I am pushing myself to be honest here. Really honest. This is a difficult place for me to go. I am thinking of my firstborn and how our first days together were, and this is painful because she died accidentally three and a half months after she was born. She was placed on her tummy for her nap at daycare, and she suffocated. This is a firm reminder: BACK TO SLEEP, TUMMY TO PLAY. Because her life was so short, I want to share with you a happy story about a blissful time, but I cannot tell you that story. The truth is, the earliest days of my daughter's life were a blur. A mixed bag of tears, fears, and disconnection.
I had a fairly normal delivery in a hospital, and came home after the allowed 48 hours. The first clue that settling into motherhood was going to be a challenge should have been the fact that while my husband had one foot out the door before the discharge nurse had paid us a visit, it seemed that I would do anything to stay there just for the help from the nurses who seemed to have a better idea of how to take care of this wiggly little bundle than I did. The dark, secret truth is that I wasn't sure I could pull off this "mothering" thing. While I had desperately wanted this child and anticipated this status of "family-dome," I was not feeling like a natural from the get go, as I had imagined I would.
All the book reading, all the storytelling, all the daydreaming in the Universe cannot prepare you for the experience of becoming a mother. The first time I held my baby girl, I was unprepared for the feeling of holding a complete stranger and being told she was mine. It's a big moment, and I've always been sad that it wasn't how I pictured it. It was more confusing than beautiful. Even as my memory has infused the life experience that followed that moment into the story, I would have to really put lipstick on it to make it sound even remotely beautiful.
But SHE was beautiful. I could see that from the start.
The early days were marked by so many changes in my experience, my atmosphere, and my body. A girlfriend told me that when she saw me the day after giving birth, she became terrified of ever going through the process herself. That was the part that I couldn't keep secret, that I looked like a wreck on the outside, but I was feeling like a wreck on the inside, and I was determined to keep that to myself -- because I knew that feeling that way was not how it was "supposed to be."
Once we were home, I fell more deeply in love with my husband. This was an amazing gift that this experience brought me. He shouldered the burden of being the attentive daddy and the house manager. One day he left me at home alone while he took our daughter for a walk. I was supposed to be writing Thank You notes. While he is reading this post - he is finding out for the first time that I cried the entire time they were gone. Both from fear of what could happen to them while they were gone, and for fear of having to be a mom again when they returned. I have kept that a secret for six years.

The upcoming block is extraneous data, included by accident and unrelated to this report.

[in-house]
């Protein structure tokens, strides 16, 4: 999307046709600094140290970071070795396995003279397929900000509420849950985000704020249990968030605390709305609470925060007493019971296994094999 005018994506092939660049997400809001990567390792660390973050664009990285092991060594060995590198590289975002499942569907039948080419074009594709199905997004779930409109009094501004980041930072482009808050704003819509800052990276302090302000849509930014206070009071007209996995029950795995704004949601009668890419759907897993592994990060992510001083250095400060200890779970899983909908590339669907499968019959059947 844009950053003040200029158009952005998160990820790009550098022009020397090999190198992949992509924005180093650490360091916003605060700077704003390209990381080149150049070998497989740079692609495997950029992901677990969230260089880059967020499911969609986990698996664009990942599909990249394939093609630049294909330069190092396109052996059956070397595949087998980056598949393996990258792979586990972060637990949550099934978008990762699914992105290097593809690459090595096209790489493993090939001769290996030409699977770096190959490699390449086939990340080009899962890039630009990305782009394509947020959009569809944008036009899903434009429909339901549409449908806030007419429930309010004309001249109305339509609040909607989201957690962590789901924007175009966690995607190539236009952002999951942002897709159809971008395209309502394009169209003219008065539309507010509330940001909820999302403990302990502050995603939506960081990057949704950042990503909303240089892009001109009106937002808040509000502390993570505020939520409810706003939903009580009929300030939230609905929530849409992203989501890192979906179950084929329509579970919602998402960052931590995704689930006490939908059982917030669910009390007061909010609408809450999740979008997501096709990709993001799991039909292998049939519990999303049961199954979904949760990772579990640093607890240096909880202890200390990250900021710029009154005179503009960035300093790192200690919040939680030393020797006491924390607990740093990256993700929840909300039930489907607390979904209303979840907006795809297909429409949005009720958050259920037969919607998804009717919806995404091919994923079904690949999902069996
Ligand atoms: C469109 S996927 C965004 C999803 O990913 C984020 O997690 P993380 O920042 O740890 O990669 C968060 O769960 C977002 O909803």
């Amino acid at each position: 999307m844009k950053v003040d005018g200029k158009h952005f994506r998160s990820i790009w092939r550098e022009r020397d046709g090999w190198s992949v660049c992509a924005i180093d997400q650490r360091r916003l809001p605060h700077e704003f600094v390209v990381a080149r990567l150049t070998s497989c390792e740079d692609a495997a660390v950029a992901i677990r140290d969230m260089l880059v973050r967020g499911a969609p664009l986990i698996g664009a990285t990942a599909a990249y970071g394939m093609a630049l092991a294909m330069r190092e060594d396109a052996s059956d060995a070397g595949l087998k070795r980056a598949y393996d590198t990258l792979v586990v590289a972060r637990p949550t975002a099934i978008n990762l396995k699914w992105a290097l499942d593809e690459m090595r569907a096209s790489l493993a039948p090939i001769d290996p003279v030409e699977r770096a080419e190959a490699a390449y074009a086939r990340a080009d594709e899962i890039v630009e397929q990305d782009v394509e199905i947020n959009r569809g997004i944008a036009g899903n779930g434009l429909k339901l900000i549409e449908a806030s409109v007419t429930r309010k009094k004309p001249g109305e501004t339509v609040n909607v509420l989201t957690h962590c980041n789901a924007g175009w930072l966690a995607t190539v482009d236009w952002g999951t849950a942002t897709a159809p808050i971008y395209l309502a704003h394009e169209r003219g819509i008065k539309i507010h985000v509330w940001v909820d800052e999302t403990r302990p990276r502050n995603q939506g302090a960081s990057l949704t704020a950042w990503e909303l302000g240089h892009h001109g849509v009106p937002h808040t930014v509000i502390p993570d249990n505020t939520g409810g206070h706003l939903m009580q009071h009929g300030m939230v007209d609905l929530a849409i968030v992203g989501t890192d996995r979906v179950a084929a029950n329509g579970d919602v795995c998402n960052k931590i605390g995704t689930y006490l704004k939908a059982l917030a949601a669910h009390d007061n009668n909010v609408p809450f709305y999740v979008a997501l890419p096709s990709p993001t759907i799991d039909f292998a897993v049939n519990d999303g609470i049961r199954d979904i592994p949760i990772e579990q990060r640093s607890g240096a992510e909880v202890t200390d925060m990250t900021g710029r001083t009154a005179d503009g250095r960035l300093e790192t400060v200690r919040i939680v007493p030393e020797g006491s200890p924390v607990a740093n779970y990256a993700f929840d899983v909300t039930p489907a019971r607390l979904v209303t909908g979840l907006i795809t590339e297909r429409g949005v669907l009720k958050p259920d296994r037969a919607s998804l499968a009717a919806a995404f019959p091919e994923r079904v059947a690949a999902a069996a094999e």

Later in the week, I was sitting on the front steps of our house holding my slightly jaundice baby in the sunlight (as I had been told to do - I was excellent at following the instructions) when a girlfriend who had a four-month-old pulled up to my house for a quick drop-by. I wasn't expecting her. I was wearing sunglasses, and had been crying for at least an hour. She came bouncing out of her car, looking rested, happy, and in shape. She couldn't have been more excited to hold my baby. I felt tired, sad, and out of my body - and was hoping she would hold my baby and give me a break, and that she wouldn't notice me in the process. I spent a lot of time in those early days hoping nobody would notice me. She did notice me. She said, "It looks like you're having one of those days." I was simultaneously filled with relief and horror. Relief because it sounded like she knew what I was feeling. Horrified because she had never told me this might happen. I felt as though the sisterhood had failed me. Was this the way they all had felt in the beginning? Why didn't they tell me? And why hadn't they asked me if I was feeling that way, too? I got myself together enough to ask her that last question and she told me that I was making it look easy so nobody thought anything was wrong.
This is why I am reluctant to believe new mothers when they tell me that everything, everything is blissful and beautiful. There is so much guilt when it isn't that way. We all want these babies and love them so much, that to admit that it's difficult and we don't always feel like a natural at it makes us feel like we are failing. And from where we sit, it looks as though everyone else is making mothering a cinch. We know that "this sucks" is the wrong answer when someone asks how motherhood is agreeing with you. The awesome news is that I settled into the role quite nicely. After a few weeks, the amazing moments FAR outweighed the hopeless moments. These experiences didn't repeat with my subsequent births. I credit experience, honesty, and in my case - the help of antidepressants. By the time I had my other children, I knew how to ask for support and I knew what I needed.
So, that's it, the good, the bad, and the ugly. It's my story, but everyone's is different. Take a look for yourself by checking out some of the blogs linked below. If you have a blog, and want to share your story, please LINK UP! Thanks for visiting!